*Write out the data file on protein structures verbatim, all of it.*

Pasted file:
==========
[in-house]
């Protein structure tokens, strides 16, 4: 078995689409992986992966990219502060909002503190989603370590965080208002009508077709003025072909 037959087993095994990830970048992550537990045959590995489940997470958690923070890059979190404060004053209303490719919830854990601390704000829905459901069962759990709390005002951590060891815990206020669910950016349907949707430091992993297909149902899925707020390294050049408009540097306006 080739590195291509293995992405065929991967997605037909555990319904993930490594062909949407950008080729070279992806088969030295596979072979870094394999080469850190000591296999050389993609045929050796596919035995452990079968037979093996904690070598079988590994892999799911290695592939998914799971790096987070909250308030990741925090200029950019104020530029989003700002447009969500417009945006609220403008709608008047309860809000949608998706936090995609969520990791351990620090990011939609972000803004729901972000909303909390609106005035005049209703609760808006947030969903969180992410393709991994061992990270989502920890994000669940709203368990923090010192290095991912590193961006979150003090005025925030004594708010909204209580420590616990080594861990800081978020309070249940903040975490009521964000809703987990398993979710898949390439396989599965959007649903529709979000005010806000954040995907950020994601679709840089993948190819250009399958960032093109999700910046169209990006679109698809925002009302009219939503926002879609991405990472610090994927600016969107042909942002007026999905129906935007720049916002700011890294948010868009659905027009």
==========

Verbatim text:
[in-house]
């Protein structure tokens, strides 16, 4: 078995689409992986992966990219502060909002503190989603370590965080208002009508077709003025072909 037959087993095994990830970048992550537990045959590995489940997470958690923070890059979190404060004053209303490719919830854990601390704000829905459901069962759990709390005002951590060891815990206020669910950016349907949707430091992993297909149902899925707020390294050049408009540097306006 080739590195291509293995992405065929991967997605037909555990319904993930490594062909949407950008080729070279992806088969030295596979072979870094394999080469850190000591296999050389993609045929050796596919035995452990079968037979093996904690070598079988590994892999799911290695592939998914799971790096987070909250308030990741925090200029950019104020530029989003700002447009969500417009945006609220403008709608008047309860809000949608998706936090995609969520990791351990620090990011939609972000803004729901972000909303909390609106005035005049209703609760808006947030969903969180992410393709991994061992990270989502920890994000669940709203368990923090010192290095991912590193961006979150003090005025925030004594708010909204209580420590616990080594861990800081978020309070249940903040975490009521964000809703987990398993979710898949390439396989599965959007649903529709979000005010806000954040995907950020994601679709840089993948190819250009399958960032093109999700910046169209990006679109698809925002009302009219939503926002879609991405990472610090994927600016969107042909942002007026999905129906935007720049916002700011890294948010868009659905027009």